The reason cacao and our other crops are so vulnerable to disease is that we tend to grow a few high-yielding varieties that are genetically identical – in the case of cacao most trees in the world are clones of a few high-yielding trees selected in the 1940s, spread by cuttings. Fortunately for us there are still wild cacao trees and also many surviving older varieties that can be used to breed new trees. Which is what they are doing at Costa Rica's Cacao Genetic Improvement Program, which raises 1,235 different types of cacao tree:
In the early 1980s, Dr. Phillips-Mora worked to identify the most naturally tolerant and productive cacao trees, then painstakingly hybridized the candidates to create novel varieties.Not only that, but the chocolate tastes good. So while there is always a danger that a fast-spreading disease might devastate one of our major global crops, we are also very clever about breeding or engineering resistant strains.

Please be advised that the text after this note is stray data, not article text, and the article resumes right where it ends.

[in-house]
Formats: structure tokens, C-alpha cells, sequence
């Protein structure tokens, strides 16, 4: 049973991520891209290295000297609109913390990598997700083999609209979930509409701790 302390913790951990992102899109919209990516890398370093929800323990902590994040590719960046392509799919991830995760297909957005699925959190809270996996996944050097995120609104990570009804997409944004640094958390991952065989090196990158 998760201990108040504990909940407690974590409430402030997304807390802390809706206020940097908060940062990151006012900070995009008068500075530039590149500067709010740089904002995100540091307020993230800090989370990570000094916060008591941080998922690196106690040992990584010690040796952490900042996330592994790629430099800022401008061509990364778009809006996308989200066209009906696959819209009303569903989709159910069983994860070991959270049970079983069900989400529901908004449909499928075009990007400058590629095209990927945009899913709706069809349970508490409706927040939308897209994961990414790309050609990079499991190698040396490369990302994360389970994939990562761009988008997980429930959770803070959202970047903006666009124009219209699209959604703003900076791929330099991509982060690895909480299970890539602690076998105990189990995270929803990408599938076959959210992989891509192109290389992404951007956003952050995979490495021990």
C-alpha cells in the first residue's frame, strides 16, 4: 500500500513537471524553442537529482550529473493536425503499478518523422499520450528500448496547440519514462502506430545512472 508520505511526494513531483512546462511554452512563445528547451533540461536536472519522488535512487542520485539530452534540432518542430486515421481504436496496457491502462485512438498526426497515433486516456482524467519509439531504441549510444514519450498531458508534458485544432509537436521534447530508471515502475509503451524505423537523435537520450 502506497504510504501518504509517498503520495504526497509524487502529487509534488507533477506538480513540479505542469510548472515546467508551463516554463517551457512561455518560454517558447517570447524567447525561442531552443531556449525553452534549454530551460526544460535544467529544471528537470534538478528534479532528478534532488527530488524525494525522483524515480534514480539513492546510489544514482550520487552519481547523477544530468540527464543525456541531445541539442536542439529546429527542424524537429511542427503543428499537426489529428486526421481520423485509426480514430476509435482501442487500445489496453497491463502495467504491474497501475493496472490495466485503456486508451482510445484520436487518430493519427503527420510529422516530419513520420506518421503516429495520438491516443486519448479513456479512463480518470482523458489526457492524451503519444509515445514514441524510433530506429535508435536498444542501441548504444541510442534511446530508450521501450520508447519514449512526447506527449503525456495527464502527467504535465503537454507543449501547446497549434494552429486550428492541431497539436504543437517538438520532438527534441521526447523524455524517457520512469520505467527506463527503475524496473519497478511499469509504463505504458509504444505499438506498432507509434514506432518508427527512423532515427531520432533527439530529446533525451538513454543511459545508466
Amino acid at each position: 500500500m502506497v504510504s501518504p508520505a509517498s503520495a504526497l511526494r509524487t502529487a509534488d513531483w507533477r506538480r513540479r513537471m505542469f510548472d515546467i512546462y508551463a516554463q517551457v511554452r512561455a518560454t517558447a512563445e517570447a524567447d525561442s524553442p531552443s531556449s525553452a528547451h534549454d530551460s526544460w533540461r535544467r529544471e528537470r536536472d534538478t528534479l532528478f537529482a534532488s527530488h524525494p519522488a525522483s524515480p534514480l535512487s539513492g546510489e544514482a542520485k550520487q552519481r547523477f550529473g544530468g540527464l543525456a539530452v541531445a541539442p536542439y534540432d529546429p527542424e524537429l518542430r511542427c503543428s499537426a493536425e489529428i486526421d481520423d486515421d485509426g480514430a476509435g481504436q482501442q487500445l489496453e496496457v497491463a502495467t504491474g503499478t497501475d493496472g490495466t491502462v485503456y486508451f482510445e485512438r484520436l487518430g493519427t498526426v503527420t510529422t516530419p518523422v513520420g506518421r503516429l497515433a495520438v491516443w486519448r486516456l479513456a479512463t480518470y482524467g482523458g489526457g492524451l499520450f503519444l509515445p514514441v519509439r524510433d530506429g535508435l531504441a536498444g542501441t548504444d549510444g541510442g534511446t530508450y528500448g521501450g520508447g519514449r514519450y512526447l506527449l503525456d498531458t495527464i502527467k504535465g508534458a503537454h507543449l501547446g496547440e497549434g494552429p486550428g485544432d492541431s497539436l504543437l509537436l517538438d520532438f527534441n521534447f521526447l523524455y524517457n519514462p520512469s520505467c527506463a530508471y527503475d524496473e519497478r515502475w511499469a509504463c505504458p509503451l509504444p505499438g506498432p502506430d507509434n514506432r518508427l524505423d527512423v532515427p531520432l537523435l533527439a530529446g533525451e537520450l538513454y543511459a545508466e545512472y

Breeding hybrid cacao clones is a lengthy process, and experts worldwide have largely failed in this endeavor. But in 2006, Dr. Phillips-Mora released his first batch of hybrid cacao varieties.
In terms of disease resistance and yield, the differences were astonishing. Dr. Phillips-Mora’s six hybrids produce on average about three times more cacao than standard varieties; under ideal conditions, the most prolific hybrids can produce six times more cacao.
After an 11-year trial, a hybrid called C.A.T.I.E.-R6 experienced a 5 percent frosty pod rot infection rate, compared to 75 percent infection for a control variety.